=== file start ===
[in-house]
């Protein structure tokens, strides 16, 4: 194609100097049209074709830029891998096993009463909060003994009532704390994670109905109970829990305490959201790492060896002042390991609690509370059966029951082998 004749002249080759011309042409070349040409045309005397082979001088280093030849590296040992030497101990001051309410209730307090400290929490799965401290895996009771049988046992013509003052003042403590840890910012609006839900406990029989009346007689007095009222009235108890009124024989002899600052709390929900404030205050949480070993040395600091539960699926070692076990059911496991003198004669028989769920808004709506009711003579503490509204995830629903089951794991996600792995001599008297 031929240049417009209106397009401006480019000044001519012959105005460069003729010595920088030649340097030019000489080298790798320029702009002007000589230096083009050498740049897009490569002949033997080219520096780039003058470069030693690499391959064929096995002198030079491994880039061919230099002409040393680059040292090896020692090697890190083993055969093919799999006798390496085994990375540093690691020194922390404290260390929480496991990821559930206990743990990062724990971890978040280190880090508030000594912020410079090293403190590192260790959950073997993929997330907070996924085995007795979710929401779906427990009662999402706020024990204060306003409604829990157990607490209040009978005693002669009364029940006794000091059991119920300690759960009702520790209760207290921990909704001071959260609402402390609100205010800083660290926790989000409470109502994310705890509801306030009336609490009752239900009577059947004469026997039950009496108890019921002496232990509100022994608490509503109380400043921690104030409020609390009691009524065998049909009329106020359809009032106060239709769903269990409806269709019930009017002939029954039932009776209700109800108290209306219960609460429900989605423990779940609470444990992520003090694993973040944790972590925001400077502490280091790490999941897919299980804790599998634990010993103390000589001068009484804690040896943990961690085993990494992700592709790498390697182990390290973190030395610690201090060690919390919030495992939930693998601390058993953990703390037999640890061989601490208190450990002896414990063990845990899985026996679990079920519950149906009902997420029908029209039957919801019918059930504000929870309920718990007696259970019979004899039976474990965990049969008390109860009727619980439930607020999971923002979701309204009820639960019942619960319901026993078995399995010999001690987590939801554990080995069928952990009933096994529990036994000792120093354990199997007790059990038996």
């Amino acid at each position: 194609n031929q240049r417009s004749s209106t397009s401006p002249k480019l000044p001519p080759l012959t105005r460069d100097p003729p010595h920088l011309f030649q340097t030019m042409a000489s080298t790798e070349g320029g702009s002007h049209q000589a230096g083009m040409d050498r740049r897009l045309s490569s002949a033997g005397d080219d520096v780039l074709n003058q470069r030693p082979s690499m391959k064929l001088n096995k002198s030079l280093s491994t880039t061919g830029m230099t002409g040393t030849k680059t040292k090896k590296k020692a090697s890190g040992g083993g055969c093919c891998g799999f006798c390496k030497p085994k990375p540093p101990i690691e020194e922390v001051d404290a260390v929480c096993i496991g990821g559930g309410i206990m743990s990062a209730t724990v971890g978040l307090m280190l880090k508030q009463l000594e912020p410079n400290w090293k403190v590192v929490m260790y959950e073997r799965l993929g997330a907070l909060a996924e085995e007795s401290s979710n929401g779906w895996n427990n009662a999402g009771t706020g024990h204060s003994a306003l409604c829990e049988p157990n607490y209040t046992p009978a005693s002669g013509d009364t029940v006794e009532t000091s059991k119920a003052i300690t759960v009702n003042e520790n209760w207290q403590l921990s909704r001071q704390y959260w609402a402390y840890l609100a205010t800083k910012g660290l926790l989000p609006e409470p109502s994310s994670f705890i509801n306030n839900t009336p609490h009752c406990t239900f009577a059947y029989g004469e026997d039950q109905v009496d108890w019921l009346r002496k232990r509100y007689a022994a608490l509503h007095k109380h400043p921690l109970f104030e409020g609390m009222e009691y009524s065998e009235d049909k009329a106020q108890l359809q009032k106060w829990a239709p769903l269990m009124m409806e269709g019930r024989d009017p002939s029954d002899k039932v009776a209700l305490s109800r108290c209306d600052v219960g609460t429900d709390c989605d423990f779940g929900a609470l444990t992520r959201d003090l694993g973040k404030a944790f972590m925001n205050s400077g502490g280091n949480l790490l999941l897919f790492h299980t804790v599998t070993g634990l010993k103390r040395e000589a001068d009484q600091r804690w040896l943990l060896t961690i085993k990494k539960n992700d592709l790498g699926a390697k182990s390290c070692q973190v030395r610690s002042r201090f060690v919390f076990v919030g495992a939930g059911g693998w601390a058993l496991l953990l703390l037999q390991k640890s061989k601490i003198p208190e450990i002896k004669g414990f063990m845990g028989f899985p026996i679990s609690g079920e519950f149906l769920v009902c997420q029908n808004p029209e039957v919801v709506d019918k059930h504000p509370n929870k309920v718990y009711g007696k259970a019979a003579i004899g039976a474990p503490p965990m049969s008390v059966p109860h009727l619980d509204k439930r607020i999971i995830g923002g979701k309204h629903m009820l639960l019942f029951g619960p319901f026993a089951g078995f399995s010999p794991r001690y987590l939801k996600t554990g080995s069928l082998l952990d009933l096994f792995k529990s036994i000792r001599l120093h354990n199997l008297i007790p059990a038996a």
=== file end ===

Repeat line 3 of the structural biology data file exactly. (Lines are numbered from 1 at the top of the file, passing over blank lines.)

């Amino acid at each position: 194609n031929q240049r417009s004749s209106t397009s401006p002249k480019l000044p001519p080759l012959t105005r460069d100097p003729p010595h920088l011309f030649q340097t030019m042409a000489s080298t790798e070349g320029g702009s002007h049209q000589a230096g083009m040409d050498r740049r897009l045309s490569s002949a033997g005397d080219d520096v780039l074709n003058q470069r030693p082979s690499m391959k064929l001088n096995k002198s030079l280093s491994t880039t061919g830029m230099t002409g040393t030849k680059t040292k090896k590296k020692a090697s890190g040992g083993g055969c093919c891998g799999f006798c390496k030497p085994k990375p540093p101990i690691e020194e922390v001051d404290a260390v929480c096993i496991g990821g559930g309410i206990m743990s990062a209730t724990v971890g978040l307090m280190l880090k508030q009463l000594e912020p410079n400290w090293k403190v590192v929490m260790y959950e073997r799965l993929g997330a907070l909060a996924e085995e007795s401290s979710n929401g779906w895996n427990n009662a999402g009771t706020g024990h204060s003994a306003l409604c829990e049988p157990n607490y209040t046992p009978a005693s002669g013509d009364t029940v006794e009532t000091s059991k119920a003052i300690t759960v009702n003042e520790n209760w207290q403590l921990s909704r001071q704390y959260w609402a402390y840890l609100a205010t800083k910012g660290l926790l989000p609006e409470p109502s994310s994670f705890i509801n306030n839900t009336p609490h009752c406990t239900f009577a059947y029989g004469e026997d039950q109905v009496d108890w019921l009346r002496k232990r509100y007689a022994a608490l509503h007095k109380h400043p921690l109970f104030e409020g609390m009222e009691y009524s065998e009235d049909k009329a106020q108890l359809q009032k106060w829990a239709p769903l269990m009124m409806e269709g019930r024989d009017p002939s029954d002899k039932v009776a209700l305490s109800r108290c209306d600052v219960g609460t429900d709390c989605d423990f779940g929900a609470l444990t992520r959201d003090l694993g973040k404030a944790f972590m925001n205050s400077g502490g280091n949480l790490l999941l897919f790492h299980t804790v599998t070993g634990l010993k103390r040395e000589a001068d009484q600091r804690w040896l943990l060896t961690i085993k990494k539960n992700d592709l790498g699926a390697k182990s390290c070692q973190v030395r610690s002042r201090f060690v919390f076990v919030g495992a939930g059911g693998w601390a058993l496991l953990l703390l037999q390991k640890s061989k601490i003198p208190e450990i002896k004669g414990f063990m845990g028989f899985p026996i679990s609690g079920e519950f149906l769920v009902c997420q029908n808004p029209e039957v919801v709506d019918k059930h504000p509370n929870k309920v718990y009711g007696k259970a019979a003579i004899g039976a474990p503490p965990m049969s008390v059966p109860h009727l619980d509204k439930r607020i999971i995830g923002g979701k309204h629903m009820l639960l019942f029951g619960p319901f026993a089951g078995f399995s010999p794991r001690y987590l939801k996600t554990g080995s069928l082998l952990d009933l096994f792995k529990s036994i000792r001599l120093h354990n199997l008297i007790p059990a038996a």